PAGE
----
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In another context, the apostle omits this distinction, and speaks of the Jews in general

In another context, the apostle omits this distinction, and speaks of the Jews in general

He declares that they have the privilege of being the depositories of divine revelation (Rm 3:1-2). Nevertheless, this privilege has not exempted them from sin’s dominion over them (3:9-19), hence it is still necessary to gain justification by faith in Christ rather than by the observance of the Law (3:20-22).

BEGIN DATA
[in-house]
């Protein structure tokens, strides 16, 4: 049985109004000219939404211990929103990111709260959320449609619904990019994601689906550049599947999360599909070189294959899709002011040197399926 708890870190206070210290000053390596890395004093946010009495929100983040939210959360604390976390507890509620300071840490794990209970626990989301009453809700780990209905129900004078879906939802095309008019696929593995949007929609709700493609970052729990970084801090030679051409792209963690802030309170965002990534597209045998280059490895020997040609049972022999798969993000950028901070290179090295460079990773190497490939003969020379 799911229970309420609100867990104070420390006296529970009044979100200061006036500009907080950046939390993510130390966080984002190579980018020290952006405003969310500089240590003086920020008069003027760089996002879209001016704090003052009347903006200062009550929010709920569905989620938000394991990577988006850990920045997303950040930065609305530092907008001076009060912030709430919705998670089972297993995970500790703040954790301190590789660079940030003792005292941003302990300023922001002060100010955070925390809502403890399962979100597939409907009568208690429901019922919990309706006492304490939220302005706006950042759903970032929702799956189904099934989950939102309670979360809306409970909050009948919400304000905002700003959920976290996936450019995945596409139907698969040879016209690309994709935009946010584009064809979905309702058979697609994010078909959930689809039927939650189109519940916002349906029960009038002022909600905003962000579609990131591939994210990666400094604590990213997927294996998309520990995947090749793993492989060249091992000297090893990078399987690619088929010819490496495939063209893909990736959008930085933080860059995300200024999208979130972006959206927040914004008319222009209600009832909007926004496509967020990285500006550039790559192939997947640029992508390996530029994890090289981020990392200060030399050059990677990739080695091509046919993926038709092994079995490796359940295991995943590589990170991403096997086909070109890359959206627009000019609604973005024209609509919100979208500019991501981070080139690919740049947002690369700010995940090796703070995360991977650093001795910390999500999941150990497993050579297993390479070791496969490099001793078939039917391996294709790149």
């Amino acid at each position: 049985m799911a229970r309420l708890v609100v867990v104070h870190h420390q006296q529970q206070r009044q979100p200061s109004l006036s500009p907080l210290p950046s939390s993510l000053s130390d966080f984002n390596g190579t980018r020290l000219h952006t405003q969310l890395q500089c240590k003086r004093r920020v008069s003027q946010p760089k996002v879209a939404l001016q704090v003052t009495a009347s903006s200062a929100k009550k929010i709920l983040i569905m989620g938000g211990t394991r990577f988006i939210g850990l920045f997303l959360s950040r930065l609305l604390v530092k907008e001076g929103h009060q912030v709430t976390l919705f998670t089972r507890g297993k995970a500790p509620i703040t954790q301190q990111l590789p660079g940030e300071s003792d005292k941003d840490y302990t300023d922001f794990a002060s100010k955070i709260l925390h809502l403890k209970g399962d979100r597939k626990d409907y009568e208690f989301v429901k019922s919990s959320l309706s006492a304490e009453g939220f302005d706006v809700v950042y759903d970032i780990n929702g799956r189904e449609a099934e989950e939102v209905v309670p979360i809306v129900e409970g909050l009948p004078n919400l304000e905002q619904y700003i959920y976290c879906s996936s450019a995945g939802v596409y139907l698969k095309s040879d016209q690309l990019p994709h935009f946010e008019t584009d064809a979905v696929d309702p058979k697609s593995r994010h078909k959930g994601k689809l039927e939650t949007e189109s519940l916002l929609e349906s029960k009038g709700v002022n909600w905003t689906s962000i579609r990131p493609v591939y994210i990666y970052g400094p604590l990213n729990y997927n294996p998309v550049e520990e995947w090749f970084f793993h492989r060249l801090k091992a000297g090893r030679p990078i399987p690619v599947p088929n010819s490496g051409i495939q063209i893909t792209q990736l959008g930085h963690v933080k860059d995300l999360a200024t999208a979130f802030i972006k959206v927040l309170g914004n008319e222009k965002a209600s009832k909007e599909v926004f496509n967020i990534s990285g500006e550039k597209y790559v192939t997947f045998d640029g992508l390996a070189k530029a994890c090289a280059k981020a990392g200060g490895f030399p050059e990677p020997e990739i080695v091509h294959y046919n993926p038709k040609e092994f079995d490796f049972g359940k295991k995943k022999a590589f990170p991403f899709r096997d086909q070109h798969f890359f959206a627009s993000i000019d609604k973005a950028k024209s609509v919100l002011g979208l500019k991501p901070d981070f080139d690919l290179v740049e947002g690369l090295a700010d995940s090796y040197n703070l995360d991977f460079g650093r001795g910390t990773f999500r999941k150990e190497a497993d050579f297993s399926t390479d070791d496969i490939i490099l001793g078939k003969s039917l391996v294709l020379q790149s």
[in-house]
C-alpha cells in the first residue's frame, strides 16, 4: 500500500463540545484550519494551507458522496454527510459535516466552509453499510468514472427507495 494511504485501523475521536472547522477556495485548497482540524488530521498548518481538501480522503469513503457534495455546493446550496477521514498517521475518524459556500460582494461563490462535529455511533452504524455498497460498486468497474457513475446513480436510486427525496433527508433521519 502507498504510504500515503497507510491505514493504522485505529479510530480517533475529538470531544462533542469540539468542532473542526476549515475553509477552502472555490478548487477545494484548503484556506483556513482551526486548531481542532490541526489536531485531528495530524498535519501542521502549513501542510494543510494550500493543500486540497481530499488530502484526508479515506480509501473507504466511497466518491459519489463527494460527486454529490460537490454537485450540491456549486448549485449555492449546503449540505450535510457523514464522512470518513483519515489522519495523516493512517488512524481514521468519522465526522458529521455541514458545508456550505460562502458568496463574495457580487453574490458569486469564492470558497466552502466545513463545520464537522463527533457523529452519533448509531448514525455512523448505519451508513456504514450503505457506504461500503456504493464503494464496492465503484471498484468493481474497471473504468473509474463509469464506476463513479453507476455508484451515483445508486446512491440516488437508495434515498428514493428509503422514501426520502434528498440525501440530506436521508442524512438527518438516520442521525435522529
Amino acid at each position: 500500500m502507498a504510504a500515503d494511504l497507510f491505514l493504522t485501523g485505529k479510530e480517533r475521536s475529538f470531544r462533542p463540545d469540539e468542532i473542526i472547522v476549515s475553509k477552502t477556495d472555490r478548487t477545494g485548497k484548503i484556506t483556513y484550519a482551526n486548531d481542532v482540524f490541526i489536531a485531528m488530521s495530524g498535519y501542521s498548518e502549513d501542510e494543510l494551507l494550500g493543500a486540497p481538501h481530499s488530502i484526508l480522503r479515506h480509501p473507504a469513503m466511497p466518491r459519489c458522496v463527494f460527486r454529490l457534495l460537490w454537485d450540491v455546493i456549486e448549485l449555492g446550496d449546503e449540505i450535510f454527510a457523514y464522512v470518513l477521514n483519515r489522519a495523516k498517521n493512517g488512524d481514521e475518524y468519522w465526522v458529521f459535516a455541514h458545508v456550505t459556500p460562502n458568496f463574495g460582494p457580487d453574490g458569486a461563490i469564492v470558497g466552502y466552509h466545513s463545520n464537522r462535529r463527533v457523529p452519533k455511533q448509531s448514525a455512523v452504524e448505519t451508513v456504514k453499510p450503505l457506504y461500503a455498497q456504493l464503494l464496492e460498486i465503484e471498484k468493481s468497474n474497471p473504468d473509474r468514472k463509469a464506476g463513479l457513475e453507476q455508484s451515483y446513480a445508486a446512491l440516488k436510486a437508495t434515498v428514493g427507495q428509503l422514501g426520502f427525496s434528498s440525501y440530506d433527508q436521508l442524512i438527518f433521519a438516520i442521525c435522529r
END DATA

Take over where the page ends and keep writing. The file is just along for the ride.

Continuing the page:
When he considers the situation of Jews who have not followed Christ, Paul insists on affirming his profound esteem for them by enumerating the marvellous gifts which they have received from God: “They are Israelites, and to them belong the adoption, the glory, the covenants, the giving of the Law, the worship and the promises; to them belong the Patriarchs, and from them, according to the flesh, comes the Messiah, who is over all, God blessed forever. Amen” (Rm 9:4-5). 340 Despite the absence of verbs, it can scarcely be doubted that Paul wishes to speak of these gifts as still actually possessed (cf. ), even if, from his viewpoint, possession of them is not sufficient, for they refuse God’s most important gift, his Son, although physically he is one with them. Paul attests that “they are zealous for God”, adding: “but it is not enlightened. For being ignorant of the righteousness that comes from God, and seeking to establish their own, they have not submitted to God’s righteousness” (10:2-3). Nevertheless, God does not abandon them. His plan is to show them mercy. “The hardening” which affects “a part of” Israel is only provisional and has its usefulness for the time being (); it will be followed by salvation (). Paul sums up the situation in an antithetical phrase, followed by a positive affirmation:

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